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Industrial Development and Irish National Identity, 1922–1939, by Mary E. Daly, pp. 201, Syracuse, NY: Syracuse University Press, 1992, $34.95. Mary E. Daly’s book concerns the formulation of economic and industrial policy from the founding of the Free State up to the start of the “Emergency.” It is more concerned with the political and cultural context of the policies adopted by the Cumann na nGaedheal and Fianna Fáil governments than with their ultimate results , though the sometimes ironic results are duly assessed. Daly begins by outlining the considerable obstacles faced by William T. Cosgrave and his Cumann na nGaedheal colleagues: the post-World War I slump, unemployment , instability in the wake of the Irish Civil War, continued emigration, and an economy heavily dependent on agriculture and export to Britain. The 1922–27 period was marked by conservative Wscal policies that emphasized a balanced budget, free trade, and the continued dominance of cattle, biscuit, and beer exports to Britain. Fiscal responsibility extended even to the reduction of old age and widows’ pensions. Cosgrave and his cabinent frowned on state intervention in the economy and protection for Irish industry. Some headway was made by protectionist advocates after 1927, but Daly details how an extremely dilatory TariV Commission and other oYcial foot-dragging prevented any real move toward protection . Daly praises the Cosgrave government for maintaining stability and the Free State’s good credit, while noting that the bulk of its policies tended to follow British policies closely and did not reduce emigration or the traditional dominance of export-oriented cattle farming. Fianna Fáil took over in 1932 with an interventionist and protectionist program designed to increase tillage, keep more people on the land and oV the emigrant ships, build decentralized home industries, increase male employment, and foster economic self-suYciency. De Valéra envisioned an Ireland infused with the antimaterialist values of the hard-working Irish yeoman farmer, providing a full measure of virtuous “frugal comfort” to its citizens. Daly characterizes the agenda expressed in de Valéra’s 1932 League of Nations speech as “an amalgam of nationalist and quasi-socialist policies often stolen from the manifestoes of left-wing republican organizations, tempered by Gaelic antiquarianism and Catholic social teaching. . . .” TariVs and incentives to industry were intended to point the Free State in this direction, the eVort led by Séan Lemass and his supporters. Daly is particularly adroit in pointing out the contradictions inherent in Fianna Fáil’s policy . Industrialization was to be achieved while preserving the nation’s rural character , largely ignoring the growing cities and the plight of the urban poor. Self-suYciency was to come about without the scourge of foreign investment, yet there was very little Irish capital available for investment. The impetus for decentralization, protection and native control often worked against eYciency and productivity. The results of Fianna Fáil’s protectionism and economic war with Britain were a substantial growth in employment and housing, an increase in social services, inBOOK REVIEWS 179 creased prices and ineYciency in Free State industry, and a continued Xow of emigration to Britain and the United States after the worst of the Depression was over. Initially, large cattle farmers were hurt by Fianna Fáil’s policies in the 1930s, but they returned to their favored position when the economic war was settled in 1938. The economic war had sprung from political motives. Its settlement was a victory for de Valéra, as the Treaty ports were in Free State hands, millions of pounds were saved on land annuities, and Free State sovereignty was aYrmed. Daly also notes that a consensus emerged on the economic issues of the day, as the 1938 agreement forged a new alliance between the “owner-occupying farmers, protected manufacturers, and equally protected industrial workers.” The exporting cattle farmers gained access to the British market on the best terms, and industry continued to be protected. Thus, Fianna Fáil’s economic policy proved to be rather conservative and showed a surprising continuity with the past. There was never any substantial change in Wnancial policy or institutions; the economy was still based on agricultural exports to the British market, and...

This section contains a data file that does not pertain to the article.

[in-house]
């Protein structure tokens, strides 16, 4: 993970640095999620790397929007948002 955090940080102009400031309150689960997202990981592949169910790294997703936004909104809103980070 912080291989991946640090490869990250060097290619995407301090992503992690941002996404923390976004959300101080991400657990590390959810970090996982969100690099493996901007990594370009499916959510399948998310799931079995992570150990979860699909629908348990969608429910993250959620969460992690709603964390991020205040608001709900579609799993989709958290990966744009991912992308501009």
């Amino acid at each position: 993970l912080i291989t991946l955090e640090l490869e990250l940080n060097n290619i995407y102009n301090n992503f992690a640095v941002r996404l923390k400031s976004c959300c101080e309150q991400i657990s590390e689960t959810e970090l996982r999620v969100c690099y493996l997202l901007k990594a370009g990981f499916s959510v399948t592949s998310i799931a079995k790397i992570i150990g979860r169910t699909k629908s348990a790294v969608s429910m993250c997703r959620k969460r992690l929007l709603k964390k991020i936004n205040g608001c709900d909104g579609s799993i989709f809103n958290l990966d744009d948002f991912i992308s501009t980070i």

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pp. 179-180
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